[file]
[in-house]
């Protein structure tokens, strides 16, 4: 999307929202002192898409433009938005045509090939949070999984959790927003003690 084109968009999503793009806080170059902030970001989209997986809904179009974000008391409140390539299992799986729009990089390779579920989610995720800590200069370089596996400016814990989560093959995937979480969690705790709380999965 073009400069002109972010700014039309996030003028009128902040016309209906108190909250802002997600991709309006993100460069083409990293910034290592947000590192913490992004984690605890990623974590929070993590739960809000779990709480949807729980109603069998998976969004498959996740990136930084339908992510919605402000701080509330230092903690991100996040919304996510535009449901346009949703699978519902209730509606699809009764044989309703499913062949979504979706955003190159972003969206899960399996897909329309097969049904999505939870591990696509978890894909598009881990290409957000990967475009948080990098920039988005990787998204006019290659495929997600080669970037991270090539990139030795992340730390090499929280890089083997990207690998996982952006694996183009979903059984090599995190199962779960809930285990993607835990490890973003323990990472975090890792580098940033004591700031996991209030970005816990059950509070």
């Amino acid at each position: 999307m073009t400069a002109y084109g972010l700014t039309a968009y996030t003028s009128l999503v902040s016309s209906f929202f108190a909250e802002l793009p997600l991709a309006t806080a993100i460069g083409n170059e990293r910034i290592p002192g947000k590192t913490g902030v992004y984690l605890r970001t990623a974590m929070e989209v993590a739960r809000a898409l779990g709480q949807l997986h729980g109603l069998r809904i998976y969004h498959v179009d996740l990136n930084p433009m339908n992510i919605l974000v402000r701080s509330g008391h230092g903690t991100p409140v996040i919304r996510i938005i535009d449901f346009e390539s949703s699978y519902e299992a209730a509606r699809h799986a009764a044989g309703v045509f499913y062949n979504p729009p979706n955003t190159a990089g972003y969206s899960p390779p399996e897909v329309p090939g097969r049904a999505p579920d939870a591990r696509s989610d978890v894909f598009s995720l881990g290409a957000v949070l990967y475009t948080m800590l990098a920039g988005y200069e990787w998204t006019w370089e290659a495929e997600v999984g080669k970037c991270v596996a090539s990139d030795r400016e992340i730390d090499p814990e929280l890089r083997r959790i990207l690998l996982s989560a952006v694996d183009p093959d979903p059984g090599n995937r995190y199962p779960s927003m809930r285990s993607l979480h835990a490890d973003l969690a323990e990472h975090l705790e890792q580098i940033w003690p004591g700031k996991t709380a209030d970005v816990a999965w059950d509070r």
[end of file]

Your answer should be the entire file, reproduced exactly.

[in-house]
């Protein structure tokens, strides 16, 4: 999307929202002192898409433009938005045509090939949070999984959790927003003690 084109968009999503793009806080170059902030970001989209997986809904179009974000008391409140390539299992799986729009990089390779579920989610995720800590200069370089596996400016814990989560093959995937979480969690705790709380999965 073009400069002109972010700014039309996030003028009128902040016309209906108190909250802002997600991709309006993100460069083409990293910034290592947000590192913490992004984690605890990623974590929070993590739960809000779990709480949807729980109603069998998976969004498959996740990136930084339908992510919605402000701080509330230092903690991100996040919304996510535009449901346009949703699978519902209730509606699809009764044989309703499913062949979504979706955003190159972003969206899960399996897909329309097969049904999505939870591990696509978890894909598009881990290409957000990967475009948080990098920039988005990787998204006019290659495929997600080669970037991270090539990139030795992340730390090499929280890089083997990207690998996982952006694996183009979903059984090599995190199962779960809930285990993607835990490890973003323990990472975090890792580098940033004591700031996991209030970005816990059950509070």
């Amino acid at each position: 999307m073009t400069a002109y084109g972010l700014t039309a968009y996030t003028s009128l999503v902040s016309s209906f929202f108190a909250e802002l793009p997600l991709a309006t806080a993100i460069g083409n170059e990293r910034i290592p002192g947000k590192t913490g902030v992004y984690l605890r970001t990623a974590m929070e989209v993590a739960r809000a898409l779990g709480q949807l997986h729980g109603l069998r809904i998976y969004h498959v179009d996740l990136n930084p433009m339908n992510i919605l974000v402000r701080s509330g008391h230092g903690t991100p409140v996040i919304r996510i938005i535009d449901f346009e390539s949703s699978y519902e299992a209730a509606r699809h799986a009764a044989g309703v045509f499913y062949n979504p729009p979706n955003t190159a990089g972003y969206s899960p390779p399996e897909v329309p090939g097969r049904a999505p579920d939870a591990r696509s989610d978890v894909f598009s995720l881990g290409a957000v949070l990967y475009t948080m800590l990098a920039g988005y200069e990787w998204t006019w370089e290659a495929e997600v999984g080669k970037c991270v596996a090539s990139d030795r400016e992340i730390d090499p814990e929280l890089r083997r959790i990207l690998l996982s989560a952006v694996d183009p093959d979903p059984g090599n995937r995190y199962p779960s927003m809930r285990s993607l979480h835990a490890d973003l969690a323990e990472h975090l705790e890792q580098i940033w003690p004591g700031k996991t709380a209030d970005v816990a999965w059950d509070r």